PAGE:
The Rough Rider and Other Poems

by Bliss Carman




I SAW in Newtowne lately a vision of the Spring,—
The glory of New England come back with blade and wing.
First came the sturdy willows, in coats of greenish grey
They marched beside the river in jubilant array;
And then along the roadsides where whitening orchards lean,
The pomp of golden hedges, with bannerings of green;
In deepest garden corners, bringing the wildwood near,
I saw the mystic trillium and the violet appear.

The far-off woodlands floated a mist of greyish blue,
With here and there the sanguine of maples showing through,—

The careless tinge of valor, the tatters of romance,
Inwoven in the habit of sober circumstance.
Through Craigie Street and Brattle the lilacs brushed the eaves,
Old gables stood transfigured in the miracle of leaves.
And where I passed at sundown under the twilight star,
Musing of those dead people who made us what we are,

From a colonial doorway, brass-knockered, prim and white,
Stepped forth a valiant figure, and in the uncertain light
Came down the sanded footpath with free imperious stride,
His classic cloak about him, his good sword at his side,

Uncompromising purpose in every move and line,
And in the clean-bred features a temper proud and fine.
His belted coat was homespun, his hat was steeple-crowned;
He walked and looked about him as one who makes a round.

A touch of old-world breeding both gracious and austere

In habit and deportment held me as he drew near.
"Good evening, Sir," he greeted the stranger passing by,
"It is a pleasant evening." "It is, indeed," said I.
At once his kindly manner had put me at my ease;
And as he stood there under the arch of lilac trees
Smiling at my amazement, I felt a kinship rise
To meet the thoughtful forehead, droll mouth, and fearless eyes.

My heart warmed of a sudden with deep ancestral fires.
Here were the very features and fervor of my sires.
He calmly spoke, this Pilgrim, half soldier, half divine,

Beneath whose grim demeanor I knew the soul benign.
"So God’s eternal springtime comes back to earth once more,
His messenger of beauty to each New England door.
Rejoice ye in that message! I long ago but heard
Stern oracles of goodness, high callings of the word.

"I did not break Charles Stuart, to let the godless rule.
I did not raise up Cromwell, to tolerate the fool.
And I who fronted Andros the tyrant in Cornhill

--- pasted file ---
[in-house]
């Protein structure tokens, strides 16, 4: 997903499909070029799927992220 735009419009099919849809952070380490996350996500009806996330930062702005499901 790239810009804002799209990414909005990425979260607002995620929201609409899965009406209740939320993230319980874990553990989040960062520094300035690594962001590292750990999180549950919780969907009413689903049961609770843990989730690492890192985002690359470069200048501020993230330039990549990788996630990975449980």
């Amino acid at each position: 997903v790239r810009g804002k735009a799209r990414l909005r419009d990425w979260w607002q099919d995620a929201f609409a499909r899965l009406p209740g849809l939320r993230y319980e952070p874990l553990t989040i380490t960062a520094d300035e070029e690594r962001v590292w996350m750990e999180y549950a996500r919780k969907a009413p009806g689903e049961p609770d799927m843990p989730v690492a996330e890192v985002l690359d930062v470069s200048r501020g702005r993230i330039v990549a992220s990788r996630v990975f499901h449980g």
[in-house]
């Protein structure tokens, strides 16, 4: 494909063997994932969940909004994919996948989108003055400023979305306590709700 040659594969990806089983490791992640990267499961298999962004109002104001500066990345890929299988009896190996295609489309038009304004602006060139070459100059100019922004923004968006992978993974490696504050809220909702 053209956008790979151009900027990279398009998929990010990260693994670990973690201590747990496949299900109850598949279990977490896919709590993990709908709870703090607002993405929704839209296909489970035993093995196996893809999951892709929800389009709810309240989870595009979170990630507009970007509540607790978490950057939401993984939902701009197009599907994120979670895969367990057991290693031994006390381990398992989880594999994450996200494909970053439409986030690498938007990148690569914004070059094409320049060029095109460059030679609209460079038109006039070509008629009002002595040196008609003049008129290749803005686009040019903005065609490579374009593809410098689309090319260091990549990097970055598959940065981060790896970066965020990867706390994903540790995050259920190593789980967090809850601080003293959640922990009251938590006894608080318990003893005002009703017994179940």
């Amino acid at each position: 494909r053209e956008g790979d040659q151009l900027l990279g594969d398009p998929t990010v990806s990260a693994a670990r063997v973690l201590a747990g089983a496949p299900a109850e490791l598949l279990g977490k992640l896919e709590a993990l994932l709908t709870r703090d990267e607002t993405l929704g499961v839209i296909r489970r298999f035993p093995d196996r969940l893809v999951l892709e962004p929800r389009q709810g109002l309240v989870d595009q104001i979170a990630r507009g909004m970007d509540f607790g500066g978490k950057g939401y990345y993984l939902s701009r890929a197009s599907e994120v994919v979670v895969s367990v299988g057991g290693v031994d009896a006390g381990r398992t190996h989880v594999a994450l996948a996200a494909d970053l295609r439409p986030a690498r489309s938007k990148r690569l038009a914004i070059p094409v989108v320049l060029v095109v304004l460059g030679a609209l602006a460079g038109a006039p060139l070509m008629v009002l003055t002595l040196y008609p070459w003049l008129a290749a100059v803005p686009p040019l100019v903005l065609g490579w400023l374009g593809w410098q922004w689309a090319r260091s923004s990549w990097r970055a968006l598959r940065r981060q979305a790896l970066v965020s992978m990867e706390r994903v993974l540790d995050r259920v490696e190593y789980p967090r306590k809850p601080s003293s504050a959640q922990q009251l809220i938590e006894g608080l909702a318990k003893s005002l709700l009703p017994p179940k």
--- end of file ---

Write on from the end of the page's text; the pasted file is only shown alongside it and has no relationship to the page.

And sent him back to cover, am with my people still.
Long, long I fought and suffered the blight of heinous things,—
The insolence of priesthoods, the arrogance of kings.
Against uncurbed oppression I drove with pike and sword;
And in the cry for justice I knew my spirit’s Lord.

"I did not stop to quibble upon the path I chose.
When came the need for freedom, in freedom’s name I rose,

To champion ideals that save the world to-day.
Through men account me nothing, my strength shall be their stay.
But while among my people, made strong in peace, I find
Those things for which I battled, clean life and open mind,
I miss the one fine treasure for which the heathen strove,
The light of happy faces made luminous with love.

"For I who fought so fiercely in my relentless youth
For righteousness of conduct, have come to know this truth:
Ye cannot free man’s spirit and leave his senses bound,
Nor leave unused in heaven the joyance of the ground.

Ye shall forego not, therefore, the magic of the spring,
Nor miss one pang of rapture the pagan year can bring;
But build the fairer wisdom that shall emerge at length
Into immortal manhood, whose joy shall be its strength.

"Strive on; still waits perfection; the good fight is not done,

Though we have stretched our borders into the setting sun.
Mistake not great possessions nor might of hand and brain
For hostages of gladness; seek first the surer gain,—
The lightsome heart and sweetness that to the spring belong,
The shine on dappled waters that move both deep and strong."
I glanced round as he pointed to where the river shone,
And when I turned to question him further, he was gone.